Is airline travel for the faint of heart?

PH-BQC KLM  B777-200  & sunset

The Significant Other, the Son, Roxy, and I recently visited the city of Prague. After years of staring at this city’s name on my bucket list, I thought it was time.

The Son wasn’t too keen on going but I played the mom card. You know, the one that induces so much guilt, the child in question (or young adult, in this case) has no option other than comply.

“Honey, mom needs this. You’ve been talking about moving out and I’m struggling. I really think this trip will help with the transition and who knows, it might even prevent  “empty nest syndrome.”

Of course he caved and just like that, I was busy searching for a way to fly for peanuts.

To my delight, KLM had a special fare and we snatched it up. Unfortunately, our good luck didn’t last. Little Roxy’s ticket cost more than our own and came with a list of travel stipulations.

The day of the flight, they asked for her passport (dogs in Europe have a document called a passport where all vaccinations and health notes are recorded), microchip card, and health certificate. They asked that she stand, turn around, and lay in her bag. The procedure was so thorough, I thought they’d call the pilot to do a rectal exam on the poor pup.

Aware that we were irritated, the KLM associate said, “You understand that it’s important that our furry travelers are comfortable and meet flight criteria, don’t you?”

I replied, “With what you’re charging, why don’t you give them their own seat?” The Significant Other chimed in, “More importantly, why don’t passengers get treated to the same considerations?” At this point, the Son walked away and pretended not to know us.

I’m convinced airlines do their best to annoy customers. “Will you be stowing that in the overhead bin?” the woman handling our tickets asked, pointing to my purse.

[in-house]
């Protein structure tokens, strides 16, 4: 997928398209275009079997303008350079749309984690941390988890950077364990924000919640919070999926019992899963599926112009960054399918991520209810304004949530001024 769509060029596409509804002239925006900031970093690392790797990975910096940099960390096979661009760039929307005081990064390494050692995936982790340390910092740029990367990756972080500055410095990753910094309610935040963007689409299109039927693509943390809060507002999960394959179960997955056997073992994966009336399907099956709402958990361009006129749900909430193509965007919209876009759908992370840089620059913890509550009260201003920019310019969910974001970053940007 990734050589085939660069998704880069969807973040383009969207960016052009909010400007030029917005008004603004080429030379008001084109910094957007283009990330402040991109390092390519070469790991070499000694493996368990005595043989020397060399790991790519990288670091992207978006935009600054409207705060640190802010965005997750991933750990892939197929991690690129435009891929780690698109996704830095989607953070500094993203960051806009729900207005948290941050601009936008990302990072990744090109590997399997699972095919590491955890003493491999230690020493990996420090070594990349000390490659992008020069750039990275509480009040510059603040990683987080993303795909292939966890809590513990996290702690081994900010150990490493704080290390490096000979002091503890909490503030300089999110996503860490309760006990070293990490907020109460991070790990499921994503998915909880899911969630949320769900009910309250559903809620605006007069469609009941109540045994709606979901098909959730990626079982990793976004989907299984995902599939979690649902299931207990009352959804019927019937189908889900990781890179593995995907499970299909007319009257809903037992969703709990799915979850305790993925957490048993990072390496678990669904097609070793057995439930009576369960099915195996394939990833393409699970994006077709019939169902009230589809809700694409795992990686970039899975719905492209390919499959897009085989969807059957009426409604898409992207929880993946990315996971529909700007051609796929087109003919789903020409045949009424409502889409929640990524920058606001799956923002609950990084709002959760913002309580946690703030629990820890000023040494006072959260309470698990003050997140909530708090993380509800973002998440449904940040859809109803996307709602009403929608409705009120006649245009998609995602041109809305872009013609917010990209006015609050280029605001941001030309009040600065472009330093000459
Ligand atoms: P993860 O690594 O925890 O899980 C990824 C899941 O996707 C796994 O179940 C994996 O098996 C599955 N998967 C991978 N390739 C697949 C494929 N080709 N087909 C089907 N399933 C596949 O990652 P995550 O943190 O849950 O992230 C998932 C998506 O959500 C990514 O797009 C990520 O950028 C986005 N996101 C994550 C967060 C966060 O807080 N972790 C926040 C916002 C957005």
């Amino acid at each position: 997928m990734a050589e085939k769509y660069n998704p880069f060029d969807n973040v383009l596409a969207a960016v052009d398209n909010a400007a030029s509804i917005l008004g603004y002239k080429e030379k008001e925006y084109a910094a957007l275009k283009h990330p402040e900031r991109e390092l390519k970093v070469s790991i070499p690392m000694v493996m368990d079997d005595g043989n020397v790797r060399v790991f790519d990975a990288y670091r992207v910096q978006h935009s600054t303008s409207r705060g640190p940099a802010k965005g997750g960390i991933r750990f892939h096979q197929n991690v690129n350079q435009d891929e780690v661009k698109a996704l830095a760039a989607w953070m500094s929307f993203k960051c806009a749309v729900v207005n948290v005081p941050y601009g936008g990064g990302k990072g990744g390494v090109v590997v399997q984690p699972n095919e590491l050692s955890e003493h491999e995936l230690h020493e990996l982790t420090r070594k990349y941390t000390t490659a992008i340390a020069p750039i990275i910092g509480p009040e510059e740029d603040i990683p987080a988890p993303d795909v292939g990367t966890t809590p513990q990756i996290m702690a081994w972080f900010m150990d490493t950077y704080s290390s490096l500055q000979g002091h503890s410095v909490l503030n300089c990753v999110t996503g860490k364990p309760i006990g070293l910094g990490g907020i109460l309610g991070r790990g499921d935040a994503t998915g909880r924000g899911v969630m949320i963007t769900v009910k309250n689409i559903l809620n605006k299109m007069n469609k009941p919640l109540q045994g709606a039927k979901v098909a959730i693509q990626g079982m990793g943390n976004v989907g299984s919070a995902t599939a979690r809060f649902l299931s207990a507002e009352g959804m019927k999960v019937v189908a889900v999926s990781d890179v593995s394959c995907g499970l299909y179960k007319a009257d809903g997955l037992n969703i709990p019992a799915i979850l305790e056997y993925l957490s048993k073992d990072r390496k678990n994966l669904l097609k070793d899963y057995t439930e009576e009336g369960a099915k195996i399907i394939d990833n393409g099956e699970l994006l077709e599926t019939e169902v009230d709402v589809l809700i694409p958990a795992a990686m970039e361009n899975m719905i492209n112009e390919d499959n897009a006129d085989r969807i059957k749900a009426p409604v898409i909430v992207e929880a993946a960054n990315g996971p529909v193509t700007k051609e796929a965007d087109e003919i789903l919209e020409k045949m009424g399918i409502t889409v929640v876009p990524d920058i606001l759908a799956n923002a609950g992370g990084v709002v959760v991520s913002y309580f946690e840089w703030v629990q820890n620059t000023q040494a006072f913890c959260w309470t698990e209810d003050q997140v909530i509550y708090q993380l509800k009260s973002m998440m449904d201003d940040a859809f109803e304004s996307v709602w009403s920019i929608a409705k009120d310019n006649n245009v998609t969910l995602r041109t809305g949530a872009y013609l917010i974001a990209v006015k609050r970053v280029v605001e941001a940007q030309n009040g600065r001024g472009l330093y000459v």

Tempted to say, “No, I’m wearing it on my head,” I nodded. Exasperated, she sputtered, “No, no no! Small items must go under the seat in front of you.” The Significant Other asked, “Isn’t that where Roxy’s going?” Rolling my eyes I turned to him and said, “Yes, which means my bag will be under your seat. However, if that leaves you with little leg room, perhaps Roxy can wear it on her head.”

Meanwhile, the Son, who was standing ten feet away but still listening to our exchange, sent me a text that read, “For sure this is the last time I am flying with you freaks. Never again, mom!”

Boarding passes in hand, we approached the line at security. I turned to the Son who was sporting both dark sunglasses and a beard that would make Moses proud and whispered, “If they pull you over for a ‘random’ security check, don’t make a fuss.” Sighing deeply, he inched forward.

“Ma’am, ma’am, can you please step to the side? You’ve been selected for a random security check.” A fast approaching middle aged woman with a ten pound dog and a purse the size of an envelope and I was being pulled to the side? The irony was not wasted on the Son who laughed under his breath as he waltzed past me.

I would be remiss if I didn’t comment on the size of airline seats. “Honey, are these seats getting smaller or are my hips spreading wider?”

“Is this a trick question?” asked the Significant Other.

“Don’t answer that!”, warned the Son, “No matter what you say, this will not end well!”

Muttering “idiots,” I squeezed my ample, yet fantastic hips into the “torture chair” and prayed the arm rest wouldn’t have to be surgically removed upon arrival.

An hour and a half later, we arrived in Prague and folks, it was worth every irritant that lead up to it. Pictures do not do this city justice. I believe it is by far one of the most beautiful places in Europe.

There is much to say about our trip, but for now I’ll leave you with a few captures. Stay tuned for more posts about our travels.

Prague 1

Prague 2

Prague 3

What’s your favorite European city?
Continue reading “Is airline travel for the faint of heart?”

Roxy turns five!

Roxy birthday

Hello Everyone,

Our little Miss turned five this weekend! Our celebration was nothing short of spectacular as Roxy was finally able to return to the dog park. I’ve spent the last six months curbing her little outbursts by rewarding good behavior. Unfortunately, munching on too many homemade peanut butter doggie treats has resulted in a slight weight gain. While the extra pound makes Roxy all that much cuter, she now has to lose it to fly in the cabin when we travel this summer.